Call for papers: Researching cross-media communication. Methodological approaches.


Submission deadline: October 1, 2015
Publication deadline: Spring 2016

Editors: Tem Frank Andersen (guest), Kjetil Sandvik, Anne Mette Thorhauge

While the concept of cross-media communication has most commonly been used to refer to media institutions and their communication strategies, the focus of this issue of MedieKultur will be on the user perspective proper and will pose the question: what are the methodological frameworks needed in order to study uses across media?

The rapid spread of the Internet and mobile media during the last two decades has generated great hopes and deep worries – in the public debate, as well as in research. Following from this, international media and communication research is currently engaged in a longer and deeper process of examining and assessing the cultural consequences of networked communication, as well as communication across media and media platforms. This issue of MedieKultur joins this process, addressing the ongoing transformation of the media environment and inviting articles dealing with methodological perspectives on these changes in communication flows and practices worldwide. Audience and reception studies have traditionally asked not only what these media do to users, but also what users do with media: how do people use, interpret, and otherwise engage in different types of media?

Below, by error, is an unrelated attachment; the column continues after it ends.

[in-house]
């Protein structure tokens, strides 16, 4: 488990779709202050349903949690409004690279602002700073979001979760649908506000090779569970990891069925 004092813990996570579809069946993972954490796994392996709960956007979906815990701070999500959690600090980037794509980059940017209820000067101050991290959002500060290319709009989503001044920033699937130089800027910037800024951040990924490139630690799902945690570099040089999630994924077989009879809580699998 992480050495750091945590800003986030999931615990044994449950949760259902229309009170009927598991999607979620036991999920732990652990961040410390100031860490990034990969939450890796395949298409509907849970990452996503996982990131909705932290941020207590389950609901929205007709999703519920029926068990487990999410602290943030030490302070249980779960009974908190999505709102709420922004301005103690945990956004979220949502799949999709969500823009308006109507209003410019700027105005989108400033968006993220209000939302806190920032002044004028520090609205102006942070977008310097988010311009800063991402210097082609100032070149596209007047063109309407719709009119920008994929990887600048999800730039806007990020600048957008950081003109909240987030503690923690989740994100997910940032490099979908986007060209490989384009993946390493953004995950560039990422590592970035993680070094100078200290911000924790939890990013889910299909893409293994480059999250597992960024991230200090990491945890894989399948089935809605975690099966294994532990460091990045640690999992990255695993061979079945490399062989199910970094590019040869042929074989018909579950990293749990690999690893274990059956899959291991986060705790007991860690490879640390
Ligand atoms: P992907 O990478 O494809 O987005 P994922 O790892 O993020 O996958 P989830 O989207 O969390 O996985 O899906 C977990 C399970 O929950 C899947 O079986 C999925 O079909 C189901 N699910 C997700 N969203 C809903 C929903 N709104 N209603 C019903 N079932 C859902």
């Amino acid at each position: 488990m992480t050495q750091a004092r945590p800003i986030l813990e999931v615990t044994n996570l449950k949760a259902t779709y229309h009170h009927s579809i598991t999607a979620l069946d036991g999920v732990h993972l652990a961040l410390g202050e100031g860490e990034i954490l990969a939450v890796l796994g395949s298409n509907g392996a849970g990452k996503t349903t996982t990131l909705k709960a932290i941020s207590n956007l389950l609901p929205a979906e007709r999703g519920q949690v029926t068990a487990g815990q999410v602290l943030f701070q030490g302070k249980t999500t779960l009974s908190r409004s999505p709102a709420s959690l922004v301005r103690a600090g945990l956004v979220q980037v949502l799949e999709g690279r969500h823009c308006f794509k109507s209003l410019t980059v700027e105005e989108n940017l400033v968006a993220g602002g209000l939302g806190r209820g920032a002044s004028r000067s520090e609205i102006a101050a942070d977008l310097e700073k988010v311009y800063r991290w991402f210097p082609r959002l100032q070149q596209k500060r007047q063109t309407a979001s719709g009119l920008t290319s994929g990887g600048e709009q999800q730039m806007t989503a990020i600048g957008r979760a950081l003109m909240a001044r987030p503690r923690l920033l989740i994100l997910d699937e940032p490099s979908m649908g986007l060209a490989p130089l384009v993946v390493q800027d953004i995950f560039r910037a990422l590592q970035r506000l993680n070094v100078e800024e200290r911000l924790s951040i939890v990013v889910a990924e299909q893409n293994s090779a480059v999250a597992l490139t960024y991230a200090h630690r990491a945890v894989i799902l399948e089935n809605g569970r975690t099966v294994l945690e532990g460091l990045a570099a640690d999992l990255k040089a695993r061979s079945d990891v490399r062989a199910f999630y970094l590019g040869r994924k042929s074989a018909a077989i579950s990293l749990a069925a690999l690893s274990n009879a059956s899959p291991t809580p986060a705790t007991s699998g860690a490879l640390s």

An important aspect of grasping the user perspective today is to consider the diverse modes of engagement and various degrees of participation and produsage taking place – by individual users and also via user networks in which media content is shared, distributed, commented on, edited and added to. Another aspect of this is how to study users’ understanding (or lack of understanding) of the digital tracks they leave and how they reflect on this aspect of cross-media communication that makes users visible and available across media: do they merely experience a freedom to express themselves, or do they also reflect on the aspects of power, surveillance and even exploitation when it comes to intellectual property ownership, free labour, etc., which are part of networked communication systems?

These various aspects of cross-media communication present both theoretical and analytical, but especially methodological, challenges to the field of media and communication studies, and this issue of MedieKultur welcomes contributions that focus on such approaches.